Not long ago, the buzz term for the automotive world was global sourcing. OEMs aimed to standardise product offerings and pricing by producing in select emerging countries that offered low production costs. This rendered the supply chain long and complex, but equally justified in the name of cost saving. Recently, however, global sourcing seems to be on the reverse gear, with local sourcing gaining momentum among OEMs globally.
Localisation brings cost-savings across the supply chain, especially in light of climbing costs in traditionally low-cost regions. According to a study by BCG, manufacturing costs in previously low cost sourcing locations like China, Latin America and Eastern Europe that for many years attracted global vehicle manufacturers, are reaching parity with manufacturing costs in developed countries, once productivity, energy prices and currency conversions are factored in.
At the same time, the advantages of a closer supplier location are clear-cut. First and foremost, it helps minimise the vulnerabilities and logistics costs associated with long supply chains. Moreover, the distance from which components are sourced impacts the inventory that an OEM needs to maintain. In cases of critical parts, the supply chain is required to carry extra inventory to meet unaccounted demand fluctuations as well as a buffer for delays and disruptions. In addition to blocking resources, large inventories cost OEMs time and money in cases where quality issues emerge in stocks.
In some cases, OEMs consciously take a decision to source locally to meet local content quotas. They also manage to avoid currency fluctuation risks and save on taxes and import duties by engaging in-country suppliers. Thus, OEMs work with local suppliers for supply chain flexibility, as well as the currency and tax benefits they provide, and these advantages increasingly outweigh the pure production cost benefits (of global sourcing) that once attracted OEMs.
This phenomenon of local sourcing is being witnessed across the globe, with leading OEMs sourcing locally from developed as well as emerging countries.
When looking to shift to local sourcing, several OEM players are focusing on India. Offering a blend of low production costs along with leaner supply chains, implementing in-country sourcing in India seems like a win-win situation.
The latest to join the bandwagon, in February 2015, was BMW. The company has expressed plans to start procuring components locally from about seven India-based automotive suppliers, one of which (Pune-based Force Motors), has been a long-time supplier to its direct competitor, Mercedes-Benz. The car manufacturer’s local arm is looking to source engines and gearboxes, door panels and wiring harnesses, exhaust systems, heating, ventilation, air-conditioning and cooling modules, and seats from local Indian suppliers.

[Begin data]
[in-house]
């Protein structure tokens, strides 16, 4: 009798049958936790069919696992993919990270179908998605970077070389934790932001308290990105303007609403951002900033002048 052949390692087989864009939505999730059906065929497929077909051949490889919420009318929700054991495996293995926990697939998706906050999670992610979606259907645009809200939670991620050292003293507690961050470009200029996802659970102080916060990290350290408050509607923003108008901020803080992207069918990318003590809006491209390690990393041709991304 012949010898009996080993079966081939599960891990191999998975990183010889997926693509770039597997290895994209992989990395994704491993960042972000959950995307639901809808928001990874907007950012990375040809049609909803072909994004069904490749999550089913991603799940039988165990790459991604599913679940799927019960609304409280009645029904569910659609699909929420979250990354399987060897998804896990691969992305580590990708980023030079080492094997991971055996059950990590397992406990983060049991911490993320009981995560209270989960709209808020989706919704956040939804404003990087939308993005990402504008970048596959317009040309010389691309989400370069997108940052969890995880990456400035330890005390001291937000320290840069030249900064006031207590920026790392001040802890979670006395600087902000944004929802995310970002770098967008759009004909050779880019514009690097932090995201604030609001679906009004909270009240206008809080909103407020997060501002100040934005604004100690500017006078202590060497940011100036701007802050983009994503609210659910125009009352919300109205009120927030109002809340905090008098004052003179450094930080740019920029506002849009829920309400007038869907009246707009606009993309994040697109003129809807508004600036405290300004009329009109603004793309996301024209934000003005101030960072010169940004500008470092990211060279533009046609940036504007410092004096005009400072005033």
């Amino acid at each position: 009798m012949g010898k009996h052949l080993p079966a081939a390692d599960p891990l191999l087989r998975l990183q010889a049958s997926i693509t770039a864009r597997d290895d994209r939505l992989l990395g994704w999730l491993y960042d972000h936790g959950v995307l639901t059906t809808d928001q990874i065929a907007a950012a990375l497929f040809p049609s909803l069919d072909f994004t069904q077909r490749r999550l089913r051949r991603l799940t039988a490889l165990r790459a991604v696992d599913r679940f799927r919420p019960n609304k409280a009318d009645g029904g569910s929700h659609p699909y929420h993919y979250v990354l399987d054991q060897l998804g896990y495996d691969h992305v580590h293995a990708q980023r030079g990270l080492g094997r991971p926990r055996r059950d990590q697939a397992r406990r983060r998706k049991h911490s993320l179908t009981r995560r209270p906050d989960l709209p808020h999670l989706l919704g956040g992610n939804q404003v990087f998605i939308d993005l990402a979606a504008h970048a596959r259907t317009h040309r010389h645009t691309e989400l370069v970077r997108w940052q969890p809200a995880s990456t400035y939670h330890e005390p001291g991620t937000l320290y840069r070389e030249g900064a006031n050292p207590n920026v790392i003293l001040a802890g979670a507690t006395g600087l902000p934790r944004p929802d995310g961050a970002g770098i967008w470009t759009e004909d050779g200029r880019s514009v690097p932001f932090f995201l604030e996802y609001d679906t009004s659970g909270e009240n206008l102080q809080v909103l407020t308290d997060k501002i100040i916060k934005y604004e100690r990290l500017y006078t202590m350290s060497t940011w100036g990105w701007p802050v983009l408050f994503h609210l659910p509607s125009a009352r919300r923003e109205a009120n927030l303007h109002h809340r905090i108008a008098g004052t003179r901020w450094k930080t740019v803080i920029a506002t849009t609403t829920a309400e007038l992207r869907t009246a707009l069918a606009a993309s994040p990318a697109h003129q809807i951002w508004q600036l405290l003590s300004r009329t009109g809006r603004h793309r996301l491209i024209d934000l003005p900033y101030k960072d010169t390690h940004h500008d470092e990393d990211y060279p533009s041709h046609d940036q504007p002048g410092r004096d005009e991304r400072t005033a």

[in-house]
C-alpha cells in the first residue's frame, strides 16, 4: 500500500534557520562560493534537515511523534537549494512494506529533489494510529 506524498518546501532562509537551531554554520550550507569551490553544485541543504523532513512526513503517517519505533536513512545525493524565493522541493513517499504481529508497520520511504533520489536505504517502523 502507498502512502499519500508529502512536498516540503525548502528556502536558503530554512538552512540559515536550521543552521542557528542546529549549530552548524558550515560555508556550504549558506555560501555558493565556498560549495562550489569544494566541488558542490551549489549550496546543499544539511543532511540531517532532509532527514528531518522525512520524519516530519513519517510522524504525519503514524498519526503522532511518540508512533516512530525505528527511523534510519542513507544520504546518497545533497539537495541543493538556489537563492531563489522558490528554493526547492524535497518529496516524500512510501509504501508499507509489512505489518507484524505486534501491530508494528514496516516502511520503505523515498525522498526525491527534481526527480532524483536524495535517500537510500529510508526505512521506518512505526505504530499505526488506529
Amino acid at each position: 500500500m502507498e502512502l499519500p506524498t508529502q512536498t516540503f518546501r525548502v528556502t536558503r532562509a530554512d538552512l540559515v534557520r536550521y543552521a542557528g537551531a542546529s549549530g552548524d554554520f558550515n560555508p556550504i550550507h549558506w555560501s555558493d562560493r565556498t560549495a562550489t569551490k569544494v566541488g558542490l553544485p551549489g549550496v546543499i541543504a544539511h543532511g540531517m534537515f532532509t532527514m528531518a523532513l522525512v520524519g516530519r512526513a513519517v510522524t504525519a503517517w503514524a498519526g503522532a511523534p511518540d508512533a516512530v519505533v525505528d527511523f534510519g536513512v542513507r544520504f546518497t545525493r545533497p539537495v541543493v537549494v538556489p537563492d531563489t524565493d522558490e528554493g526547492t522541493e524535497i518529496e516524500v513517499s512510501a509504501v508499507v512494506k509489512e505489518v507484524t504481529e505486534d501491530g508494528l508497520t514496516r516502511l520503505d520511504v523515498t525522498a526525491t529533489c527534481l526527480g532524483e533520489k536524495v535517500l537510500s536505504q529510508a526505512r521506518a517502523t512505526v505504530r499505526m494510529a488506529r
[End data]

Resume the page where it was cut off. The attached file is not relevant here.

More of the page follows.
BMW, which has been selling partly assembled (completely knocked-down) units or fully imported (completely built) units in India since 2007, is looking to increase the level of localisation from 20% to 50%. In addition to bringing direct savings on taxes, the localisation process is expected to give a push to the company’s servicing business, which was earlier dependent on procuring parts from overseas.
On similar lines, another German OEM, Volkswagen, is looking to increase its level of localisation in India to 90% over the next five to six years. The company wants to achieve this by locally producing engines used in VW cars (currently 100% imported). At present, the OEM’s Pune plant supply chain is 79% localised in India, with 11% of parts being procured from China and the remaining 10% from the rest of the world.
One of India’s leading OEM players, Maruti Suzuki, also aims to reduce imports to US$1.6bn in FY2015 from US$2.5bn in FY2012, by locally sourcing diesel engines and transmission components. While content sourced from local suppliers makes up about 96% of Maruti’s cars, about 30% of this content is imported by suppliers, which are in turn compensated by Maruti for unfavorable currency fluctuations. Thus, the OEM is looking to develop suppliers that produce components locally instead, to avoid currency fluctuations.